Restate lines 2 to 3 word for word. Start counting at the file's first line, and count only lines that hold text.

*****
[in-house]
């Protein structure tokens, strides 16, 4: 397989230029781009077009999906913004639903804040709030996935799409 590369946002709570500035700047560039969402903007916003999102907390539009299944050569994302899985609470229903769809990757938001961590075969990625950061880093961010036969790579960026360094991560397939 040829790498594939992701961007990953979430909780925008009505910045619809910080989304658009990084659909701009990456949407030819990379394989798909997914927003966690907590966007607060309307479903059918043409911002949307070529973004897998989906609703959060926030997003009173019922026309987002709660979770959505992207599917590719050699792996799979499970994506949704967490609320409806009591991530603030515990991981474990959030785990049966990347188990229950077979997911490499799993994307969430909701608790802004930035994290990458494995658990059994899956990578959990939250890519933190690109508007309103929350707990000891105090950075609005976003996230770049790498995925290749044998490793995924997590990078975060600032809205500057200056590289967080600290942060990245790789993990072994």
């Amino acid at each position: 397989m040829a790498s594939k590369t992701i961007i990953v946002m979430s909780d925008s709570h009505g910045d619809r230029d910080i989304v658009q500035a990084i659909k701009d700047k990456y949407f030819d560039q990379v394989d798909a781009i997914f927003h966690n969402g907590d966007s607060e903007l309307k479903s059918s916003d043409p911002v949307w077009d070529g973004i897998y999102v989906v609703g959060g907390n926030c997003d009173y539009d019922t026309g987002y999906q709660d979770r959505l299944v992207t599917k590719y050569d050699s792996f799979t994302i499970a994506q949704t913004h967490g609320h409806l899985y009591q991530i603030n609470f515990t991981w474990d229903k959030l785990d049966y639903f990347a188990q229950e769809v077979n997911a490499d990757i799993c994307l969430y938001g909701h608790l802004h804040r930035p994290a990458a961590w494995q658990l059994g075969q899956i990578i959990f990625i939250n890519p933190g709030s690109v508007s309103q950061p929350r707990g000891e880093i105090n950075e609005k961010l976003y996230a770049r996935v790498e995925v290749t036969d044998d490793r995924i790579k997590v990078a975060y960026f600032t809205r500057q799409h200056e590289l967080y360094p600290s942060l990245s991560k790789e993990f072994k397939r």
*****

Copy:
């Protein structure tokens, strides 16, 4: 397989230029781009077009999906913004639903804040709030996935799409 590369946002709570500035700047560039969402903007916003999102907390539009299944050569994302899985609470229903769809990757938001961590075969990625950061880093961010036969790579960026360094991560397939 040829790498594939992701961007990953979430909780925008009505910045619809910080989304658009990084659909701009990456949407030819990379394989798909997914927003966690907590966007607060309307479903059918043409911002949307070529973004897998989906609703959060926030997003009173019922026309987002709660979770959505992207599917590719050699792996799979499970994506949704967490609320409806009591991530603030515990991981474990959030785990049966990347188990229950077979997911490499799993994307969430909701608790802004930035994290990458494995658990059994899956990578959990939250890519933190690109508007309103929350707990000891105090950075609005976003996230770049790498995925290749044998490793995924997590990078975060600032809205500057200056590289967080600290942060990245790789993990072994």
């Amino acid at each position: 397989m040829a790498s594939k590369t992701i961007i990953v946002m979430s909780d925008s709570h009505g910045d619809r230029d910080i989304v658009q500035a990084i659909k701009d700047k990456y949407f030819d560039q990379v394989d798909a781009i997914f927003h966690n969402g907590d966007s607060e903007l309307k479903s059918s916003d043409p911002v949307w077009d070529g973004i897998y999102v989906v609703g959060g907390n926030c997003d009173y539009d019922t026309g987002y999906q709660d979770r959505l299944v992207t599917k590719y050569d050699s792996f799979t994302i499970a994506q949704t913004h967490g609320h409806l899985y009591q991530i603030n609470f515990t991981w474990d229903k959030l785990d049966y639903f990347a188990q229950e769809v077979n997911a490499d990757i799993c994307l969430y938001g909701h608790l802004h804040r930035p994290a990458a961590w494995q658990l059994g075969q899956i990578i959990f990625i939250n890519p933190g709030s690109v508007s309103q950061p929350r707990g000891e880093i105090n950075e609005k961010l976003y996230a770049r996935v790498e995925v290749t036969d044998d490793r995924i790579k997590v990078a975060y960026f600032t809205r500057q799409h200056e590289l967080y360094p600290s942060l990245s991560k790789e993990f072994k397939r």